A Straw Bale Urinal

straw bale urinal

L’Uritonnoir, a plug-in straw-bale urinal. Photograph: Faltazi

At the risk of becoming a blog entirely about urine and straw bales, Anne Hars alerted me to an article in the Guardian, “L’Uritonnoir: the straw bale urinal that makes compost from ‘liquid gold’” about French design studio Faltazi’s plug-in straw bale urinal.

The device comes as a flat polypropylene sheet, which is folded into shape and slotted together, then threaded on a looping band around the bale, its funnel wedged deep into the centre of the straw to channel the fluid to the composting core. A deluxe version is also available in stainless steel – presumably for the VIP bale urinal area.

L'uritonnoir by faltazi

According to the article, Faltazi’s straw bale urinal will debut this summer at the French heavy metal festival Hellfest.

Ladies will have to pack their funnels.

Lady Urine, Water Conservation and Halfway Humanure

red auto store funnel/ pee cup for ladies?

I approve of the oval shape of the opening of this funnel– and the sporty color.

Fact 1: Human urine is an excellent source of nitrogen for your garden. It can be applied directly to a compost pile, or diluted 10:1 and used on plants.

Fact 2: Nature has equipped the male of the species in such a manner that it is easy for him to contribute nitrogen to the compost pile. For women, it’s a bit more tricky.

So, how do ladies give back to the soil?

Yesterday we had a comment from an anonymous female reader, telling us how she adds urine to her compost pile. She uses an inexpensive funnel from an auto-supply store. (Auto parts for lady parts?)

funnel

This funnel has a handle, which is convenient. But I’m not sure how to interpret the look of the thing. It’s sort of disturbingly medical-techno.

The advantage of this type of funnel over, say, a kitchen funnel,  is that it has a very long nose or nozzle. This, she explained, allows her to neatly direct the urine into a watering can. Very smart.

I wondered if other female readers out there had tried-and-true methods for urine collection that they’d be willing to share? I’m terrible at it, myself.

This is particularly pertinent for Erik and I right now because, as regular readers know, we’re trying out this strawbale garden thing. We can help to get the bales going by peeing on them.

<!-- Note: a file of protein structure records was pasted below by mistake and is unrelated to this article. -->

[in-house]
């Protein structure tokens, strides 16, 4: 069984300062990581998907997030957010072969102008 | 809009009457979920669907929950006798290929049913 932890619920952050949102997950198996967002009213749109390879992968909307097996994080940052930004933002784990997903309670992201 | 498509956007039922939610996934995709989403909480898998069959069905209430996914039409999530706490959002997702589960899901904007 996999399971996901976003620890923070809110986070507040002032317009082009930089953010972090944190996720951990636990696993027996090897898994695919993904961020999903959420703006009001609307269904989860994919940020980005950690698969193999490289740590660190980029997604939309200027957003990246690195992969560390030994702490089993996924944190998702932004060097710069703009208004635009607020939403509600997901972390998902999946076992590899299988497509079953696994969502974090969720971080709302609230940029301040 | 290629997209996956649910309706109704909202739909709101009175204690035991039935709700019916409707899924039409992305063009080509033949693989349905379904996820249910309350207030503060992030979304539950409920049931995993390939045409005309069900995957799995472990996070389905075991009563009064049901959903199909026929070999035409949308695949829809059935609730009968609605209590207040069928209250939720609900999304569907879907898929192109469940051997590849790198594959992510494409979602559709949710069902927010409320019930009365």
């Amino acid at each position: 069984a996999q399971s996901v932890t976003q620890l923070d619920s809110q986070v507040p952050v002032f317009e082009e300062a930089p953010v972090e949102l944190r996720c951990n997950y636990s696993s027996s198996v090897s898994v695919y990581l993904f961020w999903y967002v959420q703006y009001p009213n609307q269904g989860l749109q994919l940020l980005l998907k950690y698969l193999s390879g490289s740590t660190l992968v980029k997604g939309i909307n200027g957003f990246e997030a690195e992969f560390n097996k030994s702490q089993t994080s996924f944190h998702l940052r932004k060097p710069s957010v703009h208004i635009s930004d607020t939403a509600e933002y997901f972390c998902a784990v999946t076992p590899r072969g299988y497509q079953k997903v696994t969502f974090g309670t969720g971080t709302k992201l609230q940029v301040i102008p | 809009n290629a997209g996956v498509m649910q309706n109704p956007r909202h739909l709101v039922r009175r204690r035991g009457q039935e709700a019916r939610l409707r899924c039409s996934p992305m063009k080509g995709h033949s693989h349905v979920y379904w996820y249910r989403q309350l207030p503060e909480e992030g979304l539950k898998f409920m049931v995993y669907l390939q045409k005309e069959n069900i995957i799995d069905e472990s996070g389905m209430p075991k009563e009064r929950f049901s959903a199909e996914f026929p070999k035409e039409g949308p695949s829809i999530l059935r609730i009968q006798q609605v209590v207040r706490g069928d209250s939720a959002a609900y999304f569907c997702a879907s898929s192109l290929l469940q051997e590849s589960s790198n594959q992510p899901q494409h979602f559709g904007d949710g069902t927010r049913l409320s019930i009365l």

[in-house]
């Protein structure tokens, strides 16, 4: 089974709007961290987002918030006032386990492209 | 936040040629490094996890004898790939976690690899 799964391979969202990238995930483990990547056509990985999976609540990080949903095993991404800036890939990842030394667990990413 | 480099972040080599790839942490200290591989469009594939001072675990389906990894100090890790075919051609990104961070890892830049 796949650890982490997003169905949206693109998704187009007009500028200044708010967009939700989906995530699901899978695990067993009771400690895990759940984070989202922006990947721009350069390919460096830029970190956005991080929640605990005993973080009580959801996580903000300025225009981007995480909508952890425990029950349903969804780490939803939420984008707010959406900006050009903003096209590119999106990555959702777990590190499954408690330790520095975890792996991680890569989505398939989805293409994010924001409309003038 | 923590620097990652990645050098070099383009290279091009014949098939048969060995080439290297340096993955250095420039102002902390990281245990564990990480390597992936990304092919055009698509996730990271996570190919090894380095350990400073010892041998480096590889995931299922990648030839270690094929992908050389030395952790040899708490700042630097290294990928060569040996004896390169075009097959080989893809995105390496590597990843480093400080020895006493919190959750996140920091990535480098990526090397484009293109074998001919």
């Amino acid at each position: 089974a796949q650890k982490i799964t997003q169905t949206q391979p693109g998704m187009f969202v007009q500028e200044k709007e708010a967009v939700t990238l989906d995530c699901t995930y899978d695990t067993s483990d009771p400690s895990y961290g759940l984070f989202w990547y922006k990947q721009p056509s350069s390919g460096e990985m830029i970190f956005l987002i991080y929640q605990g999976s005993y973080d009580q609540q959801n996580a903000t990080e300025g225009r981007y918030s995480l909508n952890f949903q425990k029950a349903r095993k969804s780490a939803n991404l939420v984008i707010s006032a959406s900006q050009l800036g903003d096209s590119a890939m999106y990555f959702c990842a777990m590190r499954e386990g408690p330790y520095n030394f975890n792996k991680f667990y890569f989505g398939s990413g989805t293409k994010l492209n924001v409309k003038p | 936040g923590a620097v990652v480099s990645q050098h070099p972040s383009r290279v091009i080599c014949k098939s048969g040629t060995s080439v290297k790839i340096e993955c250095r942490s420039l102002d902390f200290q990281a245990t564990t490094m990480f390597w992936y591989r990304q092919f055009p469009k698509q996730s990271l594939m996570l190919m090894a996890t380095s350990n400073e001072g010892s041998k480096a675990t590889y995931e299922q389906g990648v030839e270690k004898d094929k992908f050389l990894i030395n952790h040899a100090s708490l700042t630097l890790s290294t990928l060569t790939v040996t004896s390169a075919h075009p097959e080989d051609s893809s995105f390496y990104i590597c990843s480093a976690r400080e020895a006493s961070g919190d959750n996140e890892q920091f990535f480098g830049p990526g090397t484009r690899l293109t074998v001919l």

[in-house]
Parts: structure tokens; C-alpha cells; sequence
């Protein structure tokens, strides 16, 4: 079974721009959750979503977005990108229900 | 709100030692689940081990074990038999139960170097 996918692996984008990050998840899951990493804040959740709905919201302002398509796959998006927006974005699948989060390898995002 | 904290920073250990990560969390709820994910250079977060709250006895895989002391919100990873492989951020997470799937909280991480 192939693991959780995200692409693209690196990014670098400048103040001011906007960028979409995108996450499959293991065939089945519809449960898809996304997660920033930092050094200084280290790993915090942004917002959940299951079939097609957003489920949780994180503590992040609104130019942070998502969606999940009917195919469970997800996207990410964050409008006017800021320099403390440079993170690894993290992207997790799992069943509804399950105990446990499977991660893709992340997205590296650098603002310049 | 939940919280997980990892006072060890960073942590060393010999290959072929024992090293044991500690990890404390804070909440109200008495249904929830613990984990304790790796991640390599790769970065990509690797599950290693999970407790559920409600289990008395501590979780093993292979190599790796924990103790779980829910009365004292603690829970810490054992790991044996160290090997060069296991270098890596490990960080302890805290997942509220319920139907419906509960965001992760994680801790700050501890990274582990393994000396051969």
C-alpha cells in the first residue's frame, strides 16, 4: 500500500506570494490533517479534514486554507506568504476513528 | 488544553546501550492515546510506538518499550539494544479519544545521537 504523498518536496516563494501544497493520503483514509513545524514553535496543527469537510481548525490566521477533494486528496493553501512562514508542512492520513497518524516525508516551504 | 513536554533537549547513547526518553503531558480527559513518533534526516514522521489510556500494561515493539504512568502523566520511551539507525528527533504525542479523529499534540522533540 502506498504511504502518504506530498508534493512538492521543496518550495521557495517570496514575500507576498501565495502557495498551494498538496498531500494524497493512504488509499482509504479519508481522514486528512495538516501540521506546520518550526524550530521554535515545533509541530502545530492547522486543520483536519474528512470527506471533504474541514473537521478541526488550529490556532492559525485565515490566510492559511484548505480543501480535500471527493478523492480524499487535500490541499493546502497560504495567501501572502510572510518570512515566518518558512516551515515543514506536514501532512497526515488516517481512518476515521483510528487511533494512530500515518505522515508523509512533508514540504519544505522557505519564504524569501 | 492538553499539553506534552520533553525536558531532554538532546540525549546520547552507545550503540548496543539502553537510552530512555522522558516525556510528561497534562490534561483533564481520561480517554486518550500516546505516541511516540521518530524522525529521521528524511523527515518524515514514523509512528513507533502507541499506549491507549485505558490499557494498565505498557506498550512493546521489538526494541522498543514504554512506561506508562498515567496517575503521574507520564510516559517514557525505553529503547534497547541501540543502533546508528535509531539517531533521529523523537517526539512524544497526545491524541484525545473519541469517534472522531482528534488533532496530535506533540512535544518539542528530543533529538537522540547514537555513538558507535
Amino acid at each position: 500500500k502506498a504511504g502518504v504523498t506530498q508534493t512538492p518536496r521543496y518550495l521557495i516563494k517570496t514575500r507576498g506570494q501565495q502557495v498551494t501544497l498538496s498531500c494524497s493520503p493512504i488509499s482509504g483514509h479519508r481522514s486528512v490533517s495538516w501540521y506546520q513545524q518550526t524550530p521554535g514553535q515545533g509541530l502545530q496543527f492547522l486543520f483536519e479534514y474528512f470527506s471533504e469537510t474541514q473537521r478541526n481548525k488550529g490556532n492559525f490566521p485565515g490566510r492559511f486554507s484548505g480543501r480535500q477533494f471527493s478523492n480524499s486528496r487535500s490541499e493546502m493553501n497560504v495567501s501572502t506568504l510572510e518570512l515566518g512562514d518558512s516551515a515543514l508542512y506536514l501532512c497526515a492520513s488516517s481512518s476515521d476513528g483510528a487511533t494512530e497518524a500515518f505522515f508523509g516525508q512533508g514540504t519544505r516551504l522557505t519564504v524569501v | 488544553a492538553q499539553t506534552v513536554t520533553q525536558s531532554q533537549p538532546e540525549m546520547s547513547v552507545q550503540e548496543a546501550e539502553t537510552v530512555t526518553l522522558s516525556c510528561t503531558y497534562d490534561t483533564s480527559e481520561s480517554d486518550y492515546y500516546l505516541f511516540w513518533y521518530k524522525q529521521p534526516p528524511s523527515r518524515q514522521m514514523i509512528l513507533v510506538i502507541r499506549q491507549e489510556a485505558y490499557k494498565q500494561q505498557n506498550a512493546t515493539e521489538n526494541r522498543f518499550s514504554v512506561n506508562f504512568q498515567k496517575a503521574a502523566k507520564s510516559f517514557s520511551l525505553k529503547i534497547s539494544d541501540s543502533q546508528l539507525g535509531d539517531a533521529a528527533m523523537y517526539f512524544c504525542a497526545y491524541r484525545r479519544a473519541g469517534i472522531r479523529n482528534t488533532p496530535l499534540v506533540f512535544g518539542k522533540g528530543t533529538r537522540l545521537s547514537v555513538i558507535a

But there’s a lot of bales, and Erik only has so much pee. My contributions would be useful. Plus, this method of gardening is undeniably water hungry. I feel like we should partially offset this expenditure by conserving water as much as we can.

One simple way to save water is to stop flushing the toilet so much. And if all our pee went outside, it would not only save water, but it also would add water and nitrogen to the soil. Win-win.

Now, I imagine our more feisty readers will ask, why stop at pee? We’re big supporters of the humanure concept and have kept a dry toilet in the past. It’s not difficult to compost human waste , but you  do have to be careful, and you need a dedicated humanure pile–more than one, really. More like three. We just don’t have room for that right now.

But there’s a compromise solution. I call it Halfway Humanure. It’s easy to institute a urine-only dry toilet in your home or yard.

dry toilet

Our milk crate toilet.

That means you get yourself a five gallon bucket and one of those camping toilet seats which snaps onto a five gallon bucket. Or you build yourself a deluxe model, like ours. You put a nice cushion of  sawdust or wood shavings or crushed dried leaves or whatever works for you at the bottom of the bucket (maybe 3-4″) and start using it. Top it off with a sprinkle of dry stuff each time you use it. Keep the lid closed. It will not stink.

Reserve #2 for the flush toilet. This keeps things simple. If you’re only collecting urine, you don’t have to be a talented composter. And for the flush-toilet trained, it’s much easier to pee in a bucket than to poop in a bucket. It’s just not such a big psychological leap. (It’s actually a great stepping stone to full humanure composting, if that’s your goal).

The material you collect can go straight onto your regular compost pile–no special treatment required–and it’s a valuable resource.

So, to sum up this meandering post, while Erik is “watering” the straw bales, I think I’m going to be collecting my nitrogen inputs in the dry toilet. (That it, unless I trot myself down to the AutoZone and get myself a funnel.) Both of us, in our different ways, will be contributing to the fertility of our garden.

Straw Bale Garden Part II: Watering the Bales

straw bale garden--watering the bales

In case you just joined us, we’re starting up a straw bale garden. I’ve decided to go with instructions provided by Washington State University. The first step is to wet the bales. Here’s what WSU suggests: